Population dynamics and habitat use of desert mule deer in the trans Pecos region of Texas
AuthorLawrence, Richard Kenneth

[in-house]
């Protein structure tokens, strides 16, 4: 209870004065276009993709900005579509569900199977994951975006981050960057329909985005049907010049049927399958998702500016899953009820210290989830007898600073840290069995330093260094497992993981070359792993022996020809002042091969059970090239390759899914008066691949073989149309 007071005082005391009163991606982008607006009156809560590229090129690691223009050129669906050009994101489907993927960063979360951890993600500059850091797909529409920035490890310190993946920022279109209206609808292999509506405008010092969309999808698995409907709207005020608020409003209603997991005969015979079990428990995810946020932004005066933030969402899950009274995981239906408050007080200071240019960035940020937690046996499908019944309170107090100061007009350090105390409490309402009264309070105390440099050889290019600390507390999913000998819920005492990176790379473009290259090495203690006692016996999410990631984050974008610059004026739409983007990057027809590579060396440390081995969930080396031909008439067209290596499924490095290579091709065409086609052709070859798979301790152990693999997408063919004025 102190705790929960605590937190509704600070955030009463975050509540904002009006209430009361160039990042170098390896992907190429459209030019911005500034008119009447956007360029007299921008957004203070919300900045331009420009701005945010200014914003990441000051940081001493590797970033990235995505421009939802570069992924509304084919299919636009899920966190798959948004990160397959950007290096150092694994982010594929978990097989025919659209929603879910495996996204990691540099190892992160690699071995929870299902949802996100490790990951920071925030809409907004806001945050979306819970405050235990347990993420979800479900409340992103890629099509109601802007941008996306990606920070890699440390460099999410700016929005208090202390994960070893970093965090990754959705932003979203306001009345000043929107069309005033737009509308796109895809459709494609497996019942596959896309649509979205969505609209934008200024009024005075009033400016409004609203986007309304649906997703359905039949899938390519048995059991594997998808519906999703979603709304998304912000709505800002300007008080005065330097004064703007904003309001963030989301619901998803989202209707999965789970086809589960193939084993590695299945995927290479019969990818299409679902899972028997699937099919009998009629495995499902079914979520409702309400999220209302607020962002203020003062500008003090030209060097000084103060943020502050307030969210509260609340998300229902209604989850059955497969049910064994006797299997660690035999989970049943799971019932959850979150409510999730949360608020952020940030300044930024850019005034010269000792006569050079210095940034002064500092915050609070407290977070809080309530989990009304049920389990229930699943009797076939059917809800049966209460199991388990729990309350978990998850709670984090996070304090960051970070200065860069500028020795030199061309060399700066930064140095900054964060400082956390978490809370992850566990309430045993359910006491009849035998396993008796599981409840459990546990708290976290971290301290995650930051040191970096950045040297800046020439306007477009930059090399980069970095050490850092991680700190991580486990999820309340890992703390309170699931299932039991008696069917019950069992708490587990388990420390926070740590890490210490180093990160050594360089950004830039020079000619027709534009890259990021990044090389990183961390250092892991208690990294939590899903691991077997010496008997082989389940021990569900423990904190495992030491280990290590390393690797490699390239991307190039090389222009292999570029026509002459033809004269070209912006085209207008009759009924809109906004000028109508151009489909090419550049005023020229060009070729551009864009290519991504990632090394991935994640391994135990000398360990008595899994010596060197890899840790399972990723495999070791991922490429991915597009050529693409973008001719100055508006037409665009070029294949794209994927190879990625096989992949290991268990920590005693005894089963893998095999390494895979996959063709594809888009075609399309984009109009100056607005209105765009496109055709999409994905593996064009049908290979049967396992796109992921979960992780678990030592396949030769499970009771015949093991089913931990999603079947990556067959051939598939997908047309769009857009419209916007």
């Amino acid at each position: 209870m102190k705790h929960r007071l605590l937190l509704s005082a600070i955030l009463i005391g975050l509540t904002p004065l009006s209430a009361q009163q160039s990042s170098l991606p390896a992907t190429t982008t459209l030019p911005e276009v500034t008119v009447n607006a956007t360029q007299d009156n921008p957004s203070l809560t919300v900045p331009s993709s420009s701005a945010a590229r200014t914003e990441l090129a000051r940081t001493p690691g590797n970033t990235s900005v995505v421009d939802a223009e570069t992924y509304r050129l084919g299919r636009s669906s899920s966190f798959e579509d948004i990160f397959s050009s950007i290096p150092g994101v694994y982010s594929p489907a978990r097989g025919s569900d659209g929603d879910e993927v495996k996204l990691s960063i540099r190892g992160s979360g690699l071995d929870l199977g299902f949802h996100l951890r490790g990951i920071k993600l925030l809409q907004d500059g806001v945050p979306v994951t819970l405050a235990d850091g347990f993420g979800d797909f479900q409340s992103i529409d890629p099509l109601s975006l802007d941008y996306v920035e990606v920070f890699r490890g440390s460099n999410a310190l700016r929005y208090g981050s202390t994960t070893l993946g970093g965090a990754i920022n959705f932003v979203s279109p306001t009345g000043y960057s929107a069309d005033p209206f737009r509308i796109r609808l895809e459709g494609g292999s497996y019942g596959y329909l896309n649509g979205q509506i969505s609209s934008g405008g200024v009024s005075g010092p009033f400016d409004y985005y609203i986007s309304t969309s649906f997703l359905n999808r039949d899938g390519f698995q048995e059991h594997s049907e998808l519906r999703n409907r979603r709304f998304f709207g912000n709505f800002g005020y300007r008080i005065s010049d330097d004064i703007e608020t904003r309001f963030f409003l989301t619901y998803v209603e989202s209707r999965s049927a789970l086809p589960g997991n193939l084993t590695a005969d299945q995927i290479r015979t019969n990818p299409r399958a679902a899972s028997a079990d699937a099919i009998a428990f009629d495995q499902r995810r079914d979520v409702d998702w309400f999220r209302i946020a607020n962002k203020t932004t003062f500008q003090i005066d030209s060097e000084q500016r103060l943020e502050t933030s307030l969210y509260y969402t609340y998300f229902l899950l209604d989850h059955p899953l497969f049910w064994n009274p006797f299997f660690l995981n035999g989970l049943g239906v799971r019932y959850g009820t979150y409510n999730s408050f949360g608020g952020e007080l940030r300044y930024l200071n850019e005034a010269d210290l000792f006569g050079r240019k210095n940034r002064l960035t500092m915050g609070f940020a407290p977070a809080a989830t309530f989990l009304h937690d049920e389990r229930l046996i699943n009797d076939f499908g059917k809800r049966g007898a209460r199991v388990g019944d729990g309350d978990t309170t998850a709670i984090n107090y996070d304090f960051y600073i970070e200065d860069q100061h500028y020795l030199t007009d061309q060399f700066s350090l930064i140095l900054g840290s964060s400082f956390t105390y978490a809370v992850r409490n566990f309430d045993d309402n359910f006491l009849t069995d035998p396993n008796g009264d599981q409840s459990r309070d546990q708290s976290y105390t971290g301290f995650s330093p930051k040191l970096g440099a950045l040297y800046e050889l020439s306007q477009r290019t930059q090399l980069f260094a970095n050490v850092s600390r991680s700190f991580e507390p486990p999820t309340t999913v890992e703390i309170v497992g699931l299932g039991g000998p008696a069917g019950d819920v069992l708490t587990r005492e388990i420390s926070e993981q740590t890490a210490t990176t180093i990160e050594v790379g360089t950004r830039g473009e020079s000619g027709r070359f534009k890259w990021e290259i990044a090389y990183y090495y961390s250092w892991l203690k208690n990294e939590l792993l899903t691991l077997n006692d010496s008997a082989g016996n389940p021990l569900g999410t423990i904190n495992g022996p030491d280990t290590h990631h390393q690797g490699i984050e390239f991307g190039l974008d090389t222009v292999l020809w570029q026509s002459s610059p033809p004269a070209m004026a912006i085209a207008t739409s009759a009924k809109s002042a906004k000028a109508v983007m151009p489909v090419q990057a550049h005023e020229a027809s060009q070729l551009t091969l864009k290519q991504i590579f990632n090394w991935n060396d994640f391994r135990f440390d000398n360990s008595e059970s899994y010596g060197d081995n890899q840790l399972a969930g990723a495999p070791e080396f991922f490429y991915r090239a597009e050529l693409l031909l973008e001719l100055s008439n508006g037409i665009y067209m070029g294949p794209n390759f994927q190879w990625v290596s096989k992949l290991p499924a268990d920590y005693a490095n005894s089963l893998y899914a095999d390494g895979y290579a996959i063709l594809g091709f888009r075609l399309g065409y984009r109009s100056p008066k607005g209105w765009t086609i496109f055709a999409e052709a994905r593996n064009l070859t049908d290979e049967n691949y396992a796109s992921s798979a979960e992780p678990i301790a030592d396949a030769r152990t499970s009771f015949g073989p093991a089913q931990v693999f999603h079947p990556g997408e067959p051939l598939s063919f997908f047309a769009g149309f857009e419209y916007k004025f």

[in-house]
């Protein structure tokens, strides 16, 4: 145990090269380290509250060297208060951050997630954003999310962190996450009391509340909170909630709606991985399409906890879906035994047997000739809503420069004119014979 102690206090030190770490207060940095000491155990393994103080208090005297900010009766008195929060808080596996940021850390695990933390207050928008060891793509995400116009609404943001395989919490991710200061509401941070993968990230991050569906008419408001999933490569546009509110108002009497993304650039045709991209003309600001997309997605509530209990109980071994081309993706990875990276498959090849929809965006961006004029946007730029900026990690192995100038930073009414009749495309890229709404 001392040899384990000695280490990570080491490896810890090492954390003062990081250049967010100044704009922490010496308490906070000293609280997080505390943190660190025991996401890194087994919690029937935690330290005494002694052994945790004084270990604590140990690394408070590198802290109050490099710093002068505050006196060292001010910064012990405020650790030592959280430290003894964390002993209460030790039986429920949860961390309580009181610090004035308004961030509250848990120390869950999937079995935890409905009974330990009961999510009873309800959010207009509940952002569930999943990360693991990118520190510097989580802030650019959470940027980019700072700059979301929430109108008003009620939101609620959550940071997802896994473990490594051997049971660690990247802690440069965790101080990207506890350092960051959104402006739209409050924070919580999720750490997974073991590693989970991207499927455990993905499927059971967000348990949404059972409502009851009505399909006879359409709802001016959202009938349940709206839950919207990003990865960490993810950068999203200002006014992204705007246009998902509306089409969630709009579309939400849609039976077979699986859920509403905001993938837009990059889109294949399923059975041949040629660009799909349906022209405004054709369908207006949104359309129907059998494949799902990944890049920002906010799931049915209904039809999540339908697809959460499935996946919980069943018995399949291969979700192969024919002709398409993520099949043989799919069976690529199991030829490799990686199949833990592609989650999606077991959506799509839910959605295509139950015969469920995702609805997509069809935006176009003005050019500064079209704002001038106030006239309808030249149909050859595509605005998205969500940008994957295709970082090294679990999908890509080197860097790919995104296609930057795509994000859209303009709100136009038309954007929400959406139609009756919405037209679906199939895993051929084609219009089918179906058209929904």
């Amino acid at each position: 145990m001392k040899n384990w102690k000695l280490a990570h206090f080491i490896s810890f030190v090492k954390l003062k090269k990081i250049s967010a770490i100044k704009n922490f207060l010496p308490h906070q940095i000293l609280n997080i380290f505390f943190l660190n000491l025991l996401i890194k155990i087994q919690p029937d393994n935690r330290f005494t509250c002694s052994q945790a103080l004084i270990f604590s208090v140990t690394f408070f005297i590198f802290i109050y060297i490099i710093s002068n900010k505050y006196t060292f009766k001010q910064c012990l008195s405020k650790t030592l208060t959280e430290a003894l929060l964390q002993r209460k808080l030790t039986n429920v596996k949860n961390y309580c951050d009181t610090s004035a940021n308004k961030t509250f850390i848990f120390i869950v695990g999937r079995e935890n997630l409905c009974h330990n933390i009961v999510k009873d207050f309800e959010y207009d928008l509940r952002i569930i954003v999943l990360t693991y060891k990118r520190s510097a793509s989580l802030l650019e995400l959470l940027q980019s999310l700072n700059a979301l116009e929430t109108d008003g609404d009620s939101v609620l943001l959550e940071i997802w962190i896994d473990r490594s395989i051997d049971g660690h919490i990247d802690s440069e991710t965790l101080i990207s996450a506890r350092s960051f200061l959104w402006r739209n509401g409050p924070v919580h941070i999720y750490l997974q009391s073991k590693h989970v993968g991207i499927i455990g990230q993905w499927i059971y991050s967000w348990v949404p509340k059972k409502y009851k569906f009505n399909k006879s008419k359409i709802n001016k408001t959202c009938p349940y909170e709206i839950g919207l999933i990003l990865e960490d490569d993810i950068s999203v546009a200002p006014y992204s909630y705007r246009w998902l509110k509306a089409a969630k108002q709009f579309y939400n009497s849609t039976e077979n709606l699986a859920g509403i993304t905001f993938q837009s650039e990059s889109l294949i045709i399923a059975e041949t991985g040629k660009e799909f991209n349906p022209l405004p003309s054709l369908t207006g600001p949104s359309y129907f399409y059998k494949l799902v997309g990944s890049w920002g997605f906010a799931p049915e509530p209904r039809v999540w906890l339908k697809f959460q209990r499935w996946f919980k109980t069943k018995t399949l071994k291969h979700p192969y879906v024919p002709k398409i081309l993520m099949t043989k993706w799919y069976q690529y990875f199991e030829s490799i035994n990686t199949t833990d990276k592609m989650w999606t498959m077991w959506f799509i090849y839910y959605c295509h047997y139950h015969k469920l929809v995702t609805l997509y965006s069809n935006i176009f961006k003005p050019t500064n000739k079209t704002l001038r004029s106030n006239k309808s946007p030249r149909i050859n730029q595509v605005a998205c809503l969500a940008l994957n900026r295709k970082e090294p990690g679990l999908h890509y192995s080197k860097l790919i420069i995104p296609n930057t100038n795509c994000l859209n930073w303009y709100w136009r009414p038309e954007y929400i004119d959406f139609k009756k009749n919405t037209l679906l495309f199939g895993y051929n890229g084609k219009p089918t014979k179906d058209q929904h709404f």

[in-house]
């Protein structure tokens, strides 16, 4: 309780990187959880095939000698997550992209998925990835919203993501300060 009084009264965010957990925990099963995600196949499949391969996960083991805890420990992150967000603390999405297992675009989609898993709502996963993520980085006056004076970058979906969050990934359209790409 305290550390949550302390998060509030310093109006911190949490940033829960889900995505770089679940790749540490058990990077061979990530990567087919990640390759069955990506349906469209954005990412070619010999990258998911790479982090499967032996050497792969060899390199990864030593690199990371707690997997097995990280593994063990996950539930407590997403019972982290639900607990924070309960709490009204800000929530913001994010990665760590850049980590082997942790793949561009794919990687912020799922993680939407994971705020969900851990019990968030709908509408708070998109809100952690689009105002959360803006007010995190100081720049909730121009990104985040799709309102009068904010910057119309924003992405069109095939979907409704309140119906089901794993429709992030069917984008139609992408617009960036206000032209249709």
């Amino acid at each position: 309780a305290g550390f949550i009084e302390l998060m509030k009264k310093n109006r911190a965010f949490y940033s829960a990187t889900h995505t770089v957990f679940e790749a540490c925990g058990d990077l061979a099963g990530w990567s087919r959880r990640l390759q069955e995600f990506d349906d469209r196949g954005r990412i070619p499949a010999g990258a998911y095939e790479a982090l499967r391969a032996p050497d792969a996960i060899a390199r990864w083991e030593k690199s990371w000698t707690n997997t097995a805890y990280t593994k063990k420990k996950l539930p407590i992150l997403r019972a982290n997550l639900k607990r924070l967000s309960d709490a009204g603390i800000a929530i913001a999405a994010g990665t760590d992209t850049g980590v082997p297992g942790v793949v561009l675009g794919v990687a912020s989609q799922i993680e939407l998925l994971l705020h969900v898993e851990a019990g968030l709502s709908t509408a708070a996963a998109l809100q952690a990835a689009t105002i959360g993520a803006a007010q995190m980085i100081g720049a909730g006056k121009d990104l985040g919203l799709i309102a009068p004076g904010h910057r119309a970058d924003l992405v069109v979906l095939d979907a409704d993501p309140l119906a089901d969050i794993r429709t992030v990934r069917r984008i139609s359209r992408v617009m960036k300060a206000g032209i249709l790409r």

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I investigated desert mule deer (Odocoileus hemionus crooki) survival and habitat use at Elephant Mountain Wildlife Management Area (EMWMA) and surrounding properties in southwest Texas during 1990-1993. I estimated survival for 121 adult (> 33 month-old), 61 sub-adult (21-33 month-old), and 77 young (7-20 month-old) deer. Survival differed among years, age/gender classes, and seasons (P < 0.01). Subadults had highest survival, followed by adult females, adult males, and young deer. Hunting and natural stressors caused most adult buck deaths, while stressors and predation claimed most adult does and young. Subadult deaths were too few to identify mortality causes. I applied a population model to the EMWMA herd; evaluating model performance, and simulating various management scenarios. Simulated trends agreed with observed data, while simulated survival estimates did not agree closely with observed rates. The model underestimated yearling and adult male survival, but overestimated fawn and adult female survival. However, most simulated survival estimates were included in 90% confidence intervals for observed rates. Harvest of females and longer seasons depressed populations. Severe drought overwhelmed harvest effects. Populations in which females were hunted declined more quickly, and to lower levels, during drought, than populations in which no female harvest occurred. Based upon survival and modeling results, doe harvest was not recommended. I partitioned the area into 11 habitat layers and observed habitat use of adult deer. I observed no annual effects on habitat selection (P > 0.10). Males selected home ranges with low elevations and slope, south and west aspects, that were close to water, had high productivity but relatively few preferred forages, and were typified by woody and topological diversity. Females showed generalized selection among lower elevation and slope classes, choosing home ranges with slightly more preferred forages and lower total productivity than males chose. Males used sites that were further from water sources than sites selected by females. Habitat selection models showed potentially used areas that were difficult to identify using any single habitat variable.